As more fully described in NOTE 12 in the accompanying consolidated financial statements, we have an additional financial resource with the Comerica/Bridge Bank revolving credit line for $20,000,000 ("Revolving Line"). At present, we have sufficient inventory to install and service a select number of large customers, but eventually we will have the need to address additional capital requirements through the Revolving Line under which we can borrow up to $20,000,000 by using eligible signed customer contracts as collateral; however, no eligible contracts were available for additional borrowings on the Revolving Line at December 31, 2013 and at the time of this filing. At December 31, 2013, the outstanding Revolving Line balance was $982,555. The Revolving Line expires in June 2014 unless extended by mutual agreement.

We expect to continue to spend substantial amounts on research and development.

Further, we may not have sufficient resources to develop fully any new products or technologies unless we are able to raise additional financing on acceptable terms or secure funds from new or existing partners. We can make no assurances that additional financing will be available on favorable terms or at all.

Additionally, these conditions may increase the cost to raise capital. If additional capital is raised through the sale of equity or convertible debt securities, the issuance of such securities would result in dilution to our existing stockholders. Additionally, these conditions may increase costs to raise capital and/or result in further dilution. Our failure to raise capital when needed would adversely affect our business, financial condition and results of operations, and could force us to reduce or cease our operations.

We believe that we will achieve operating profitability in late 2014; however, due to conditions and influences out of our control, including the current state of the national economy, we cannot guarantee that profitability will be achieved or that it will be achieved in the stated time frame, nor is there any assurance that such an operating level can ever be achieved.

As of December 31, 2013, our working capital was approximately $1,600,000, our accumulated deficit was approximately $79,800,000, and our stockholders' deficit was approximately $8,800,000. Operating loss was approximately $6,600,000 and $11,100,000 for the years ended December 31, 2013 and 2012, respectively. Our net loss attributable to CareView was approximately $14,500,000 and approximately $18,500,000 for the years ended December 31, 2013 and 2012, respectively.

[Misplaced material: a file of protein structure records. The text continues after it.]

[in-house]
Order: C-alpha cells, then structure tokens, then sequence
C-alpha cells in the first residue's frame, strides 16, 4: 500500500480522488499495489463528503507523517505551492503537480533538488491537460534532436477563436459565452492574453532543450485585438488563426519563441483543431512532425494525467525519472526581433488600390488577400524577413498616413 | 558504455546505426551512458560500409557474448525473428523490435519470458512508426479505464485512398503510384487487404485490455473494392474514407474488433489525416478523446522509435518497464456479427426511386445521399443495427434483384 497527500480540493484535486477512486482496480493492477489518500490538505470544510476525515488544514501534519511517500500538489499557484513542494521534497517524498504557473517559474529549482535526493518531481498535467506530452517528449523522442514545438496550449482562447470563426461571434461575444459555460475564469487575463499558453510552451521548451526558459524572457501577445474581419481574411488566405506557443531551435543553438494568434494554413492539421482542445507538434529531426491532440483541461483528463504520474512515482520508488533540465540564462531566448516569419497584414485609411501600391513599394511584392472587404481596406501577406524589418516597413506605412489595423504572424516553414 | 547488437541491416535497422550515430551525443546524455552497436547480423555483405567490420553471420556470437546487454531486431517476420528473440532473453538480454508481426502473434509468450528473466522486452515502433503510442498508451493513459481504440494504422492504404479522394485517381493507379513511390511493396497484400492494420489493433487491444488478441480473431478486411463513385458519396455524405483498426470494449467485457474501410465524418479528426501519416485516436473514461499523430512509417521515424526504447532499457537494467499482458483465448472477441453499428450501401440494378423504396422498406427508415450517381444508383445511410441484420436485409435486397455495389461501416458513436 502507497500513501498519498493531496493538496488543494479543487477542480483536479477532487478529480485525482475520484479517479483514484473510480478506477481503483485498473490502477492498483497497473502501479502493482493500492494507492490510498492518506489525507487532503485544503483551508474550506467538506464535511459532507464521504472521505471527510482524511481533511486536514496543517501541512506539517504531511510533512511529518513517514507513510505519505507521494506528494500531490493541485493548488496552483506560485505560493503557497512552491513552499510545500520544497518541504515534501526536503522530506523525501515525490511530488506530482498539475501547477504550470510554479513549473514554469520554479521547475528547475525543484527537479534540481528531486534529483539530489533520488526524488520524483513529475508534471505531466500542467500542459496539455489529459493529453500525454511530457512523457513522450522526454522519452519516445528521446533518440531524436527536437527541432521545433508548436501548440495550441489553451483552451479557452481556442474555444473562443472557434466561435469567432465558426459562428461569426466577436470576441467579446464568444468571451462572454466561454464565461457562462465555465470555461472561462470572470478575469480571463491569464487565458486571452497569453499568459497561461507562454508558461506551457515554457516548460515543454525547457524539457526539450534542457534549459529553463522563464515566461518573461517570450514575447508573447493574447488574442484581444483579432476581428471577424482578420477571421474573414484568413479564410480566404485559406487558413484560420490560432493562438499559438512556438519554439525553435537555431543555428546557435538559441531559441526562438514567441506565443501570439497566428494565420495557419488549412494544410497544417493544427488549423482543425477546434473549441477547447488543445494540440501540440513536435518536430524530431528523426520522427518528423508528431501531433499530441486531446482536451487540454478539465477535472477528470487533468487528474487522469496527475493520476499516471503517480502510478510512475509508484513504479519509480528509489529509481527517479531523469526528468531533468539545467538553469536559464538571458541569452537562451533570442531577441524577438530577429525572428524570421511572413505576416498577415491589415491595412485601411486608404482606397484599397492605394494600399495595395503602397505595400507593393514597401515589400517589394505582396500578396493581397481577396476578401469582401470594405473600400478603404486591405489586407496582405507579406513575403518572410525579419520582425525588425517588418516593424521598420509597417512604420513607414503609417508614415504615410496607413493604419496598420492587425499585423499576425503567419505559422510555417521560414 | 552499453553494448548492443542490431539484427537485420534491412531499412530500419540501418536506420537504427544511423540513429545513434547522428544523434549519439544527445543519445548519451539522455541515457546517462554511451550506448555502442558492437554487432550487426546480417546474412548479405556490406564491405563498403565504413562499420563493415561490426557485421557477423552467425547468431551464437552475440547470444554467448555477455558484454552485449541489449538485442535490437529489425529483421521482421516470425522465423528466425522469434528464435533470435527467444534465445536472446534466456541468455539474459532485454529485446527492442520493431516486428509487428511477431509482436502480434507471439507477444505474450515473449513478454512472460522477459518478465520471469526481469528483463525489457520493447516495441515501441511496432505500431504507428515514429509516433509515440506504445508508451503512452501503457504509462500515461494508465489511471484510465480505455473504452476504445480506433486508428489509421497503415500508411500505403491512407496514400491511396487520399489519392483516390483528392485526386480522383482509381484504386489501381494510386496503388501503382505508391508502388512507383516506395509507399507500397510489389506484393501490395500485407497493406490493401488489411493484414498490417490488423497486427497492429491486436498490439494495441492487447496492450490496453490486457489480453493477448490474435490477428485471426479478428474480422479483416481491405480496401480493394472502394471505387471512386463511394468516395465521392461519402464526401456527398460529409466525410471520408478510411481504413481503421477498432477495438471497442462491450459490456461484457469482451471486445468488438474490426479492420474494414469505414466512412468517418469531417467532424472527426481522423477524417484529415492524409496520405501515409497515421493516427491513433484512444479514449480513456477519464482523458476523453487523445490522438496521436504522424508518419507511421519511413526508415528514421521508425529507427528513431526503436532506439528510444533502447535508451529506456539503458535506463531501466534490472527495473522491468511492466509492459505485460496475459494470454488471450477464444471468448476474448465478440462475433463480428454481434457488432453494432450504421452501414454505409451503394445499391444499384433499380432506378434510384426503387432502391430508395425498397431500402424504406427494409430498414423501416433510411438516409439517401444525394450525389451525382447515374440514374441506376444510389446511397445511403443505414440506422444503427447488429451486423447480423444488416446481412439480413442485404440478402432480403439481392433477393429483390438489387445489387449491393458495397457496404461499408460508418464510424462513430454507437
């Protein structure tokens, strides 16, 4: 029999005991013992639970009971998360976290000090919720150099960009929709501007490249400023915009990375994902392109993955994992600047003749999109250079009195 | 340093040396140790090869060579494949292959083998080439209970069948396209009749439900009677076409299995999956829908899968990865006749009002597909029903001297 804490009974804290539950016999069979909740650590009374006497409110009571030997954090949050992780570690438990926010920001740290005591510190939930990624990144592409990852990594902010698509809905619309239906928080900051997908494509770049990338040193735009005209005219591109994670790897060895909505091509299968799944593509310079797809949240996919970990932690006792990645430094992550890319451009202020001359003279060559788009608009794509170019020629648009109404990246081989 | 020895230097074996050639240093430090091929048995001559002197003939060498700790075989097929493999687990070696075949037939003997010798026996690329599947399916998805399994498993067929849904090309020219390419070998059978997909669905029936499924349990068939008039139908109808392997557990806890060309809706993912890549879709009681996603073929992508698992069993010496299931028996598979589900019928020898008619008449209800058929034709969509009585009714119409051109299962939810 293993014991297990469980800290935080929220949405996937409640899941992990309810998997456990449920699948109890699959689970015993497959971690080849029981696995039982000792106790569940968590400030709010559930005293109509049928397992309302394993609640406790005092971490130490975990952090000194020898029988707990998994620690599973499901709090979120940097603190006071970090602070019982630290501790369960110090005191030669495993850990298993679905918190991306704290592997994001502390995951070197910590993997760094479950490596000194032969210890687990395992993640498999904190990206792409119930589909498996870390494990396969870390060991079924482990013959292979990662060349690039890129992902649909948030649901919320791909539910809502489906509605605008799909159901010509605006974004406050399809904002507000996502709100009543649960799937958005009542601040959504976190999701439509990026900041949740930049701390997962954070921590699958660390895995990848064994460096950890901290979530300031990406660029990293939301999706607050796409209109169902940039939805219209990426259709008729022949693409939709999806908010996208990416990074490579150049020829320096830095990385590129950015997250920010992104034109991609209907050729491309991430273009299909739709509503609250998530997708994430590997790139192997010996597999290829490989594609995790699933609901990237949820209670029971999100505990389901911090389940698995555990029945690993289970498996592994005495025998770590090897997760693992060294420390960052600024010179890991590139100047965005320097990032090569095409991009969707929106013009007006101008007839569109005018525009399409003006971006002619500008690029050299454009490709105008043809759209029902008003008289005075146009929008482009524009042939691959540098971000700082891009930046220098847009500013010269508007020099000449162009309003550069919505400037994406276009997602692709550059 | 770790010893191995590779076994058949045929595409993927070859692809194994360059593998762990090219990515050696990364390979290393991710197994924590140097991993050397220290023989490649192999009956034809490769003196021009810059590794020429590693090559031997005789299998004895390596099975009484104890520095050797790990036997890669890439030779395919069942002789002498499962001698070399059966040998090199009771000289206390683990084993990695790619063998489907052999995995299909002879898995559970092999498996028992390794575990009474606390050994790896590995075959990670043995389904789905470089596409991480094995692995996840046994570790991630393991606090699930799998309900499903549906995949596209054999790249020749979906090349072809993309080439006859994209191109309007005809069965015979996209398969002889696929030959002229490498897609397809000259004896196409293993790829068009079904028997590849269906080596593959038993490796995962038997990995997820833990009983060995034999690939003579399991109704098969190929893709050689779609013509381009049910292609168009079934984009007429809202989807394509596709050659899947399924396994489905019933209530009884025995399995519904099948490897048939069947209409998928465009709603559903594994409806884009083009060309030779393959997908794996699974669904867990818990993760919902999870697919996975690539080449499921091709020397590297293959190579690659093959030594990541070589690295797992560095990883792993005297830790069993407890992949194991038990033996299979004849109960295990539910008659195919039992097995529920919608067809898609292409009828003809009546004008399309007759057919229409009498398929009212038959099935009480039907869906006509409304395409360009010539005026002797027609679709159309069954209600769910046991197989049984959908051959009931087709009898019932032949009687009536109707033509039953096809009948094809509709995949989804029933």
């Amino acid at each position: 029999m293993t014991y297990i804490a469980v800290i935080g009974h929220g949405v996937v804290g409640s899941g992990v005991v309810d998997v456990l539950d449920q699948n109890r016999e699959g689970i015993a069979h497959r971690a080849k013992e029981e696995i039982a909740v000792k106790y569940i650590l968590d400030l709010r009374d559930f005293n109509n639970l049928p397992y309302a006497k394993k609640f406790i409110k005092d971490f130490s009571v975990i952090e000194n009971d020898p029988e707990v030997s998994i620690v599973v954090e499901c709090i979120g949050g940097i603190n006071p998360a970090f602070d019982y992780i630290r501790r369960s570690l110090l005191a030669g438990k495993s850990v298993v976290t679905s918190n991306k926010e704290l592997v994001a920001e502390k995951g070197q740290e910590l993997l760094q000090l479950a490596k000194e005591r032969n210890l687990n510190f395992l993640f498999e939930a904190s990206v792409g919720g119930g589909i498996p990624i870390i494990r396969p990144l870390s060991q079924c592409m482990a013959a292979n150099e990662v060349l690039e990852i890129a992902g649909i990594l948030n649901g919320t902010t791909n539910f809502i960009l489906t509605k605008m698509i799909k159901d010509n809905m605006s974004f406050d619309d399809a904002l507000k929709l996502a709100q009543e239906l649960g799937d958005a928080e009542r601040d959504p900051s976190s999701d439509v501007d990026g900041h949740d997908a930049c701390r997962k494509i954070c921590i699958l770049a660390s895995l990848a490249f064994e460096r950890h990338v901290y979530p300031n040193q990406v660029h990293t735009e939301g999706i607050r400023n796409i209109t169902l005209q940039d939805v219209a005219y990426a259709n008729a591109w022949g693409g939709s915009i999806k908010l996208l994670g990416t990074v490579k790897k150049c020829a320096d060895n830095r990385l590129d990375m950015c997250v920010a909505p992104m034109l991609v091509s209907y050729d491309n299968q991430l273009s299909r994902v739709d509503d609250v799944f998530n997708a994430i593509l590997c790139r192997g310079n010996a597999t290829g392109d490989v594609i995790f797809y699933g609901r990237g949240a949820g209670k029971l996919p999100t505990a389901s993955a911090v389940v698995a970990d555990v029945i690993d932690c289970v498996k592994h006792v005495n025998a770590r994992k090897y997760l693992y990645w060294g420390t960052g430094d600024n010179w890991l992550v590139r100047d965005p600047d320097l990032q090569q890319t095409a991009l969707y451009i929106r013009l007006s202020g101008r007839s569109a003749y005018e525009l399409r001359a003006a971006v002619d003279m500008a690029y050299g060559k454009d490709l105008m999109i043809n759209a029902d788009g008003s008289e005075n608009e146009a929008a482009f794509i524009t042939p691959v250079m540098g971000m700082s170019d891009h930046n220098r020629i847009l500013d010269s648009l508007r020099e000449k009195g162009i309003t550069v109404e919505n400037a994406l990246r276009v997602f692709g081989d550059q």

17 The following is a summary of cash flow activity for the years ended December 31, 2013 and 2012.

2013 2012 (000's) Net cash flows used in operating activities $ (4,553 ) $ (7,322 ) Net cash flows used in investing activities (444 ) (1,011 ) Net cash provided by financing activities 3,708 5,220 Decrease in cash (1,289 ) (3,113 ) Cash at beginning of period 5,414 8,527 Cash at end of period $ 4,125 $ 5,414 The decrease in cash flows used in operating activities of approximately $2,800,000 is primarily a result of reduction in operating expenses and an increase in revenue. The decrease in cash flows used in investing activities of approximately $600,000 is primarily a result of reductions related to purchases and installation of CareView Systems. The decrease in cash provided by financing activities of approximately $1,500,000 million primarily reflects the $5,000,000 loan from HealthCor Partners Fund, LP and HealthCor Hybrid Offshore Master Fund, LP (as more fully described in NOTE 11 in the accompanying consolidated financial statements) during 2012 versus the Securities Purchase Agreement with net proceeds of approximately $2,700,000 during 2013 (as more fully described in NOTE 4 in the accompanying consolidated financial statements) and approximately $1,000,000 borrowing against the Revolving Line.